If you love Japanese gardens, we have to go to Rikugi-en. This gorgeous stroll garden features 88 real-life views from famous poems, and is artfully designed to look different – but stunning – in every season.
In early April, the weeping cherry tree near the entrance draws record crowds of camera-toting visitors, and is even lit up at night. Later that month, azaleas of all colors cover a steep hill just beyond the teahouse, and the round bushes dotting the grounds are ablaze with pink.
But my personal favorite time to see this garden is in the fall.
This garden is so famous for its brilliant autumn leaves and cherry blossoms that special evening hours are added in November and April so people can visit after work. The trees are lit up with spotlights so you can appreciate the colors, even after sundown.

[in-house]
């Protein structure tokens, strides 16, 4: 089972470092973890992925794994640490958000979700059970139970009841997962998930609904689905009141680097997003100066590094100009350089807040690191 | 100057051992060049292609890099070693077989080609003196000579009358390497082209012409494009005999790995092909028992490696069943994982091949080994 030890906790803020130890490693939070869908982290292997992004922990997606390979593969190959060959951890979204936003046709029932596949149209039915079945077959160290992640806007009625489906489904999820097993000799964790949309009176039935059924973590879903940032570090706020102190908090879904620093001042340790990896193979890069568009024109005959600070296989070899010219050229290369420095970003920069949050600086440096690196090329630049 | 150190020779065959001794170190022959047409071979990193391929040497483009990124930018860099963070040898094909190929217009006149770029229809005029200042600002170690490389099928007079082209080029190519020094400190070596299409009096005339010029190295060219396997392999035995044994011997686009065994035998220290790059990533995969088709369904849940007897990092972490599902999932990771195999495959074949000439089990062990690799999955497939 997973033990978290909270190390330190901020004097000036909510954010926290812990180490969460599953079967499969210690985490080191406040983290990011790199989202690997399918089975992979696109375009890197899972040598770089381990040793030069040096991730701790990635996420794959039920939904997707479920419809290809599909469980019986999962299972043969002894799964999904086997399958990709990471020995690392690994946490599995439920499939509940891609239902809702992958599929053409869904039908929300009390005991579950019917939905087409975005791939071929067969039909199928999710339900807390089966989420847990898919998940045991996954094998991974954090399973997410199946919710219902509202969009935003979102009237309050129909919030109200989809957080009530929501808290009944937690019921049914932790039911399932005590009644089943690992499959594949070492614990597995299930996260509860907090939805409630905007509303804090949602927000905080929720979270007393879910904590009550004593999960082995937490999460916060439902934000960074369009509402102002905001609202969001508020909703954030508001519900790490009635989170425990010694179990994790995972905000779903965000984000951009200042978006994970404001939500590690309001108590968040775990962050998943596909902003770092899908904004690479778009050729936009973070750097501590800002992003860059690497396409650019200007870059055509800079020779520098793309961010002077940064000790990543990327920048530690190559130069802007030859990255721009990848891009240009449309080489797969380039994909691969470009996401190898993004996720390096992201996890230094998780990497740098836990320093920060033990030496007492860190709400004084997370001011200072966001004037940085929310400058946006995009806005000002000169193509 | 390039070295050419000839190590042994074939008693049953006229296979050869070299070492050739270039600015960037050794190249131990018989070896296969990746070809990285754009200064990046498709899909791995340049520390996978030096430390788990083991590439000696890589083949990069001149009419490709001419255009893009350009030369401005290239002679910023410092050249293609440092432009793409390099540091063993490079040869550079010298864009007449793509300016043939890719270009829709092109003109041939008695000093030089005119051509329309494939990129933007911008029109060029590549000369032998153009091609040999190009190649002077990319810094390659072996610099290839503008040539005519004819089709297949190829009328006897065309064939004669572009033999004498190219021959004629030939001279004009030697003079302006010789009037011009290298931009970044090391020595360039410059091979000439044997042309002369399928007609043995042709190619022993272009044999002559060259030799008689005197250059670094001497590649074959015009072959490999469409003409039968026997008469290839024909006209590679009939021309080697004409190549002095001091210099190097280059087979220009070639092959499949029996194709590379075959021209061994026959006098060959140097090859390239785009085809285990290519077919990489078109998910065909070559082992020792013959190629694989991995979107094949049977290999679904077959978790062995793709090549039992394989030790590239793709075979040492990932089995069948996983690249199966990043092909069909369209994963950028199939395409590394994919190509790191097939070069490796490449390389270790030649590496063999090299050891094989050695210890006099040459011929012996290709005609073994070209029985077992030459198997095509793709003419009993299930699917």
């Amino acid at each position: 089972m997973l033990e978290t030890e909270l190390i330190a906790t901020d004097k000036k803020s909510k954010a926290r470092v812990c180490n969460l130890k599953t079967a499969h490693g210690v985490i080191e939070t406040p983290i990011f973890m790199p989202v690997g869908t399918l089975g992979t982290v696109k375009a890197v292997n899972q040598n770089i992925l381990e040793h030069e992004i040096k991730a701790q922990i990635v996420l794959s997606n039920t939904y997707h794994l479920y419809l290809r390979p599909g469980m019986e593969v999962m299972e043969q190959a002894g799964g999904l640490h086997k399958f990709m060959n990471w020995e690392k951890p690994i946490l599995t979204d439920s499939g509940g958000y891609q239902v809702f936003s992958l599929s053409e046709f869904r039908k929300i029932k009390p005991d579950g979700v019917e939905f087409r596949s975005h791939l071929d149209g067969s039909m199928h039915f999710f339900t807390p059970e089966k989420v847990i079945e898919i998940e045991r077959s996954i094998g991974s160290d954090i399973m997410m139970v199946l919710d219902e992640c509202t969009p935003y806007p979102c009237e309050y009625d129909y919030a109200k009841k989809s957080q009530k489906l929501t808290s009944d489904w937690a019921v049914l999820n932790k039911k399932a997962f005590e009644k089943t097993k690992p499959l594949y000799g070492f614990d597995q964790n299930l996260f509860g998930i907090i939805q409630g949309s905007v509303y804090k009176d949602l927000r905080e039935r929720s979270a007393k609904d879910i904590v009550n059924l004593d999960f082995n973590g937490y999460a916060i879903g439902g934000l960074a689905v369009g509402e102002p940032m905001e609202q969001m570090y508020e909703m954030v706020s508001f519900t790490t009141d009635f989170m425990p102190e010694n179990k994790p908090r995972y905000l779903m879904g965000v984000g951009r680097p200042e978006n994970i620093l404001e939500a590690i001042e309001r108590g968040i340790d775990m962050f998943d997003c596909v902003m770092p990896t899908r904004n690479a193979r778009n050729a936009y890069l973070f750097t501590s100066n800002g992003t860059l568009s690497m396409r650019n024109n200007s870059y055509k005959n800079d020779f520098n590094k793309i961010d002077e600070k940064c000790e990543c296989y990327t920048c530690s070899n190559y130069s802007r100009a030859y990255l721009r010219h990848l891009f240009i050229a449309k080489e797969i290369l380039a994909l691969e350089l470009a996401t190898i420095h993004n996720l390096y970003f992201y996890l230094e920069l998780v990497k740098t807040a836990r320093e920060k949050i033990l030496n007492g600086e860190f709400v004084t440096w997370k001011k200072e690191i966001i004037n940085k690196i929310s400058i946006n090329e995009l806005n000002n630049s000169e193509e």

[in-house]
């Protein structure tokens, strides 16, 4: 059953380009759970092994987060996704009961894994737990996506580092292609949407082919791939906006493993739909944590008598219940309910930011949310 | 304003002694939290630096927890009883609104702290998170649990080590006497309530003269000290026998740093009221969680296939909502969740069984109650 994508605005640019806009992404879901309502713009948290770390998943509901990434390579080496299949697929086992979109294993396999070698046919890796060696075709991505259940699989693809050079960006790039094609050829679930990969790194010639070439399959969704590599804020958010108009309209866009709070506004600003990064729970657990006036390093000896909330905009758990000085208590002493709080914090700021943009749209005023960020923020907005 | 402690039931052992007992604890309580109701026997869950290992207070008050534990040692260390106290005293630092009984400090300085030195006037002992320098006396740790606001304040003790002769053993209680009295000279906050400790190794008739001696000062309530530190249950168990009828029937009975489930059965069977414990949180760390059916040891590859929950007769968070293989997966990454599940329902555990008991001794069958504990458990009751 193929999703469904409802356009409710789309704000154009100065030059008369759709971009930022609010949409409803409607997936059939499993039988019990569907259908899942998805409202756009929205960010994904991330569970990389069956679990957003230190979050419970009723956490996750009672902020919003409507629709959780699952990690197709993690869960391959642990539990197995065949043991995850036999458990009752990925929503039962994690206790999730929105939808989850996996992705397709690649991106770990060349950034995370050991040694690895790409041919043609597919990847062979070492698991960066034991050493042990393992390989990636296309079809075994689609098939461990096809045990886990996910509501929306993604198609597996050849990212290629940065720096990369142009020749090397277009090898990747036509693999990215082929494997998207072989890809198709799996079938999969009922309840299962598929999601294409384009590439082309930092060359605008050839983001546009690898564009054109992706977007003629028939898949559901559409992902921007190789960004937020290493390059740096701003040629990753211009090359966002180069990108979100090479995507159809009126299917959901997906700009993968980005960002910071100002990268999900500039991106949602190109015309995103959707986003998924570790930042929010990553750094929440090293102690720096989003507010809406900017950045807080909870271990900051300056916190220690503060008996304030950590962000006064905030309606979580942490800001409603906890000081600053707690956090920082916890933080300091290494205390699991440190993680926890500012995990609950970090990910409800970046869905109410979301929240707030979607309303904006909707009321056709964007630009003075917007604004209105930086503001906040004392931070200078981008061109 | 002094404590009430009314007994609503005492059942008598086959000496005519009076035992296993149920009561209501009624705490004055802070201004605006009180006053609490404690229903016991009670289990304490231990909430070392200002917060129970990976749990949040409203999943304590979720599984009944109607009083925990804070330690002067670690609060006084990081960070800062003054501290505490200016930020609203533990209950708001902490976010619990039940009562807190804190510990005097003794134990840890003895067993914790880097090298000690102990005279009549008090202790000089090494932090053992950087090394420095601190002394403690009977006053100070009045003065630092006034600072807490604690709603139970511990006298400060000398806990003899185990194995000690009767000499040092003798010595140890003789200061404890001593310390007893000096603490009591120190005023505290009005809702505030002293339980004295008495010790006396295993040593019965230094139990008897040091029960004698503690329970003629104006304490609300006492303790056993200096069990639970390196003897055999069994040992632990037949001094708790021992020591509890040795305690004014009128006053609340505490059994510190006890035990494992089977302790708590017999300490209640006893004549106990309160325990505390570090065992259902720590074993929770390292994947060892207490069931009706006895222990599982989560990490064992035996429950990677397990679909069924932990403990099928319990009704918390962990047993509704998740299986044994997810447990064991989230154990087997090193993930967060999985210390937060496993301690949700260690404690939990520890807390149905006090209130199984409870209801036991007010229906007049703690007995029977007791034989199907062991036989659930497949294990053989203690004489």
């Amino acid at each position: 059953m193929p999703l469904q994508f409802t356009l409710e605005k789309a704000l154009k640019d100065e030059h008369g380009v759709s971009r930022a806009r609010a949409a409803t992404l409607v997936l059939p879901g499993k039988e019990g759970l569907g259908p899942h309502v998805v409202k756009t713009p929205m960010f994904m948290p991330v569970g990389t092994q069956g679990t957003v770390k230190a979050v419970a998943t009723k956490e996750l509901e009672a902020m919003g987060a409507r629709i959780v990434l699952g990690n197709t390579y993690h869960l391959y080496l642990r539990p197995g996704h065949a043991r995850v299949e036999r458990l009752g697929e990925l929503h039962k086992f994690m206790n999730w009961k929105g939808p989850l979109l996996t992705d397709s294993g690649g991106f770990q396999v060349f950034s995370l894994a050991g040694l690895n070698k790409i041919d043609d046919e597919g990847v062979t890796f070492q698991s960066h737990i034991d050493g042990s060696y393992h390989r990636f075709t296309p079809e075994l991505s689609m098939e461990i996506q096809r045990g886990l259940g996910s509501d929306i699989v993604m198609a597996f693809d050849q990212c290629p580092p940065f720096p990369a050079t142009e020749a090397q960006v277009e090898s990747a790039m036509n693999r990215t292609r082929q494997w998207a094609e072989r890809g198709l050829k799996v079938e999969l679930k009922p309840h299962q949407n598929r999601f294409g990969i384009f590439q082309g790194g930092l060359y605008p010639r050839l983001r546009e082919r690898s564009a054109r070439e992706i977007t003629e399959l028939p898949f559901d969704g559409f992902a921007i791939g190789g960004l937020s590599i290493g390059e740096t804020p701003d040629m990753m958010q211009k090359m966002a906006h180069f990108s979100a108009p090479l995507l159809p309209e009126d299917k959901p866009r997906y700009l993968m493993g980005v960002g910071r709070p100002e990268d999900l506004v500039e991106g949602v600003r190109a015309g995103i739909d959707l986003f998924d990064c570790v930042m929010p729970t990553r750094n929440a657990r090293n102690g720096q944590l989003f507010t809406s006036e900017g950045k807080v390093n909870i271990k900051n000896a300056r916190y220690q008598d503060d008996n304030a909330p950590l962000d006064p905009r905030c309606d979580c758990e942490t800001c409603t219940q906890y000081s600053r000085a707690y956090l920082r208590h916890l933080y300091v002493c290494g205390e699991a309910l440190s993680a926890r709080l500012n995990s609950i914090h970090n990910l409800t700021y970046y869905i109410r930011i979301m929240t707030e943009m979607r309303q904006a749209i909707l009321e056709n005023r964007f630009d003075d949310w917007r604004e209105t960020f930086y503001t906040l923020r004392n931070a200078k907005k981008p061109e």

During leaf season and cherry blossom season, they often have special food stands set up in the park, selling traditional foods like skewers of roasted mochi (sticky rice cakes) dipped in soy or miso sauce, and tonjiro (a hearty soup made with bacon and vegetables).
Hours: 9:00 – 17:00 (last admission 16:30)
Open: Every day except 12/29-1/3
The Last Tea Bowl Thief was chosen as an Editor’s Pick for Best Mystery, Thriller & Suspense on Amazon
“A fascinating mix of history and mystery.” —Booklist
Jonelle Patrick writes novels set in Japan, produces the monthly e-magazine Japanagram, and blogs at Only In Japan and The Tokyo Guide I Wish I’d Had